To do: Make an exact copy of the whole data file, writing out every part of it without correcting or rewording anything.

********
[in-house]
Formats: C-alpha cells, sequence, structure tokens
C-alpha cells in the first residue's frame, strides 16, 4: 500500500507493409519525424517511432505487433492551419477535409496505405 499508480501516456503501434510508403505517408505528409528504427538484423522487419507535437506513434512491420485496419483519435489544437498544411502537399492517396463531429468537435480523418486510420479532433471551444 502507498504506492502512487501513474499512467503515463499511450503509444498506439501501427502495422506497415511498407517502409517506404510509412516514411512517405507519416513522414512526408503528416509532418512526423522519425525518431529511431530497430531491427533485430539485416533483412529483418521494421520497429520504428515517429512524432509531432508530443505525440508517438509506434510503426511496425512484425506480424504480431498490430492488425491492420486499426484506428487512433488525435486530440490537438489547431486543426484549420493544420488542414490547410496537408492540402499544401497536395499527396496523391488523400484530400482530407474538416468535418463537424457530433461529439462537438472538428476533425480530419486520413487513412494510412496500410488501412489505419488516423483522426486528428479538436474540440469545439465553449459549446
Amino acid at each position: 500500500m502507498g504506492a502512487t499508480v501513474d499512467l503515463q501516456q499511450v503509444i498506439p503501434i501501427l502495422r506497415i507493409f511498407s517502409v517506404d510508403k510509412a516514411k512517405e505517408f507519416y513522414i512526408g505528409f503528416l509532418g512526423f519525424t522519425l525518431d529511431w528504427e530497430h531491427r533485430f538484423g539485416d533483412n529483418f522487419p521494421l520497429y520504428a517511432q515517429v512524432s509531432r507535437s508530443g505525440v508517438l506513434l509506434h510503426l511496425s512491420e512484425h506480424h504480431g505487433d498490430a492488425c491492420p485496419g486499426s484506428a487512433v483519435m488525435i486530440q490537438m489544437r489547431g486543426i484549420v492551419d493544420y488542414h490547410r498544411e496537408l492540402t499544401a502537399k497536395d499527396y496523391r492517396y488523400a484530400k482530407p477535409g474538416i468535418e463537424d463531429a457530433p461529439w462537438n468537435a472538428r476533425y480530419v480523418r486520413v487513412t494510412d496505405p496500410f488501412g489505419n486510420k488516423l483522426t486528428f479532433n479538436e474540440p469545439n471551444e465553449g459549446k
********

[in-house]
Formats: C-alpha cells, sequence, structure tokens
C-alpha cells in the first residue's frame, strides 16, 4: 500500500507493409519525424517511432505487433492551419477535409496505405 499508480501516456503501434510508403505517408505528409528504427538484423522487419507535437506513434512491420485496419483519435489544437498544411502537399492517396463531429468537435480523418486510420479532433471551444 502507498504506492502512487501513474499512467503515463499511450503509444498506439501501427502495422506497415511498407517502409517506404510509412516514411512517405507519416513522414512526408503528416509532418512526423522519425525518431529511431530497430531491427533485430539485416533483412529483418521494421520497429520504428515517429512524432509531432508530443505525440508517438509506434510503426511496425512484425506480424504480431498490430492488425491492420486499426484506428487512433488525435486530440490537438489547431486543426484549420493544420488542414490547410496537408492540402499544401497536395499527396496523391488523400484530400482530407474538416468535418463537424457530433461529439462537438472538428476533425480530419486520413487513412494510412496500410488501412489505419488516423483522426486528428479538436474540440469545439465553449459549446
Amino acid at each position: 500500500m502507498g504506492a502512487t499508480v501513474d499512467l503515463q501516456q499511450v503509444i498506439p503501434i501501427l502495422r506497415i507493409f511498407s517502409v517506404d510508403k510509412a516514411k512517405e505517408f507519416y513522414i512526408g505528409f503528416l509532418g512526423f519525424t522519425l525518431d529511431w528504427e530497430h531491427r533485430f538484423g539485416d533483412n529483418f522487419p521494421l520497429y520504428a517511432q515517429v512524432s509531432r507535437s508530443g505525440v508517438l506513434l509506434h510503426l511496425s512491420e512484425h506480424h504480431g505487433d498490430a492488425c491492420p485496419g486499426s484506428a487512433v483519435m488525435i486530440q490537438m489544437r489547431g486543426i484549420v492551419d493544420y488542414h490547410r498544411e496537408l492540402t499544401a502537399k497536395d499527396y496523391r492517396y488523400a484530400k482530407p477535409g474538416i468535418e463537424d463531429a457530433p461529439w462537438n468537435a472538428r476533425y480530419v480523418r486520413v487513412t494510412d496505405p496500410f488501412g489505419n486510420k488516423l483522426t486528428f479532433n479538436e474540440p469545439n471551444e465553449g459549446k